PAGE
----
Participants in a debate at the UN security body recognise the key role of women in peace processes and in all areas of public and social life. Michelle Bachelet denounces abuses against women in Afghanistan. A new fund will support women’s advocates in conflict or crisis settings.
“Peace decisions that do not reflect women’s voices, realities and rights are not sustainable. There must be clear advocacy and meaningful investment in women human rights defenders and peacebuilders,” said the UN High Commissioner for Human Rights on Tuesday.
Participating in a UN Security Council open ministerial debate on violence against women in peace and security processes, Michelle Bachelet called for closing the digital divide, expanding financial support and increasing accountability for attacks and intimidation against women.
“The work of addressing discrimination, inequality, denial of women’s civic space and gender-based violence must also be a priority for peacebuilding,” she stressed.
Bachelet highlighted the role of the Security Council in the effort to build peace by and for women; however, she stressed that between 1992 and 2019, only 13% of negotiators, 6% of mediators and 6% of signatories in major peace processes around the world were women.
Pandemic worsens the situation
“And that was before the pandemic broke out and before a wave of escalating conflicts, undemocratic political transitions and disastrous humanitarian crises engulfed many societies, further diminishing women’s rights,” she warned.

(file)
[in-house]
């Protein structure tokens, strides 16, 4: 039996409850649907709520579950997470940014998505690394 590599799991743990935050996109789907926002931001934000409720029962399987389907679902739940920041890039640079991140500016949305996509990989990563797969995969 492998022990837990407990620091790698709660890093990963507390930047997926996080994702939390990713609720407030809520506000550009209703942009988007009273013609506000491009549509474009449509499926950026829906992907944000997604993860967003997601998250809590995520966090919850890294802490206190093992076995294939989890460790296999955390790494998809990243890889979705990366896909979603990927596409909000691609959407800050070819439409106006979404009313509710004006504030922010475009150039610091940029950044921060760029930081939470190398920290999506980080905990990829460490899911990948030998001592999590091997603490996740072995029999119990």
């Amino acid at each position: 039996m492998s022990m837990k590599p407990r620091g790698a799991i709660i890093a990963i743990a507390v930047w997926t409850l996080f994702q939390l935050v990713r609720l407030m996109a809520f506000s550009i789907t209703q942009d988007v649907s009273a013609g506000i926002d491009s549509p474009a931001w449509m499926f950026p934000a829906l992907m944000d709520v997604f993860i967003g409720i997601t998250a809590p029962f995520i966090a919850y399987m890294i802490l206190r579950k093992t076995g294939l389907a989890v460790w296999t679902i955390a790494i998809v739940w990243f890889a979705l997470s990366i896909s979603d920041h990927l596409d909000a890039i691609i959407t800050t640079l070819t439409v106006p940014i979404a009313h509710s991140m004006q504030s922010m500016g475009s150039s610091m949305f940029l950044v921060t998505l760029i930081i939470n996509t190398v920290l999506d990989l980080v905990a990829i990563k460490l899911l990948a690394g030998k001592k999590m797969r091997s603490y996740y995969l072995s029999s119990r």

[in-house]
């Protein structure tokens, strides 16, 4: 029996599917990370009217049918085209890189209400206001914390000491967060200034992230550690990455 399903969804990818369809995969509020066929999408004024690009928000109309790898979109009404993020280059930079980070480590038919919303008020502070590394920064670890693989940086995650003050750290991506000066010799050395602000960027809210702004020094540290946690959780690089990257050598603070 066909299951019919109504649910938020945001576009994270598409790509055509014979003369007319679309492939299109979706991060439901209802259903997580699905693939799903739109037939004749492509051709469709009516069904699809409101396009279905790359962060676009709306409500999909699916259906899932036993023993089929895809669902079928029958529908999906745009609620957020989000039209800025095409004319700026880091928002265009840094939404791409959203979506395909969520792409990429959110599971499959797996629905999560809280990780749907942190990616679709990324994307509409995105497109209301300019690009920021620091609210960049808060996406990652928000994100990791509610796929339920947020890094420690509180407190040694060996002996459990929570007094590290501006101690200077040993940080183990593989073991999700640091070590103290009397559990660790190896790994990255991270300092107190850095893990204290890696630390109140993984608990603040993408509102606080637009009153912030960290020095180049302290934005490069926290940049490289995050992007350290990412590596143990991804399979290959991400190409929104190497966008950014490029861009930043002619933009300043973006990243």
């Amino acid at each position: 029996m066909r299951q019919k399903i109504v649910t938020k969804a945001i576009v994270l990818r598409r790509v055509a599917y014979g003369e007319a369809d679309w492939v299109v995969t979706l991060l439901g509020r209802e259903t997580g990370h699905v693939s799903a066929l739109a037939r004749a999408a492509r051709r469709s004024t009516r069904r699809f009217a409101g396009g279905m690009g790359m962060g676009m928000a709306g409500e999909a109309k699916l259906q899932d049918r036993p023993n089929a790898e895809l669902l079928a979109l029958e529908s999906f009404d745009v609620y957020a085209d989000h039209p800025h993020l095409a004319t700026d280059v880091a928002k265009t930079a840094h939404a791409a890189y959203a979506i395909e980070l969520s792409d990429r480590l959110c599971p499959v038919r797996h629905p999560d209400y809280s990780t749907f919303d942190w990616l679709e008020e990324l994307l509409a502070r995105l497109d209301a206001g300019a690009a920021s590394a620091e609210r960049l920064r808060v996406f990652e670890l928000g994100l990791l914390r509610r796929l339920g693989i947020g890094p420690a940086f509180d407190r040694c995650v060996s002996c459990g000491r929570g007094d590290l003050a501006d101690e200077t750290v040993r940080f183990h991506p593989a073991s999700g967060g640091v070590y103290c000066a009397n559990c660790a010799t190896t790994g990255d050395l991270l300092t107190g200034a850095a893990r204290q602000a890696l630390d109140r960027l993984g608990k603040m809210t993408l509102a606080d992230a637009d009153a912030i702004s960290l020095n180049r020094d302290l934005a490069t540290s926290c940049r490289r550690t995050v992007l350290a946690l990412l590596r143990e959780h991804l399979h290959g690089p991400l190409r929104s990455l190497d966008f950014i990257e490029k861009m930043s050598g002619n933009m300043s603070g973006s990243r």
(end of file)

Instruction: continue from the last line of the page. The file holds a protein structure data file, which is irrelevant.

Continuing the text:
She explained that the situation now facing women human rights defenders is far worse, as are the prospects for women’s full, not token, participation in shaping and building peace.
To illustrate this assertion, she cited that only 1% of funding to fragile or conflict-affected countries goes to women’s rights organisations and reported that in 2020 her Office verified 35 killings of women human rights defenders, journalists and trade unionists in seven conflict-affected countries where data could be retrieved.
“This number, which is undoubtedly an undercount, exceeded the confirmed numbers of killings in 2018 and 2019,” she noted.
She added that patterns of abuses by state and non-state actors against women defenders of gender equality and sexual and reproductive rights among other causes have also been documented, asserting that such attacks seek to deter women’s participation and leadership.
Exclusion of women in Afghanistan
During her address, the High Commissioner referred to the case of Afghanistan, highlighting the exclusion of women from the de facto Cabinet and other key forums and warning that this suppression greatly undermines the ability of rulers to ensure a lasting peaceful future.
“Afghan women have been excluded from decision-making that affects their lives and families, and have been prevented from fully exercising their right to participate in all spheres of civic and public life,” she said.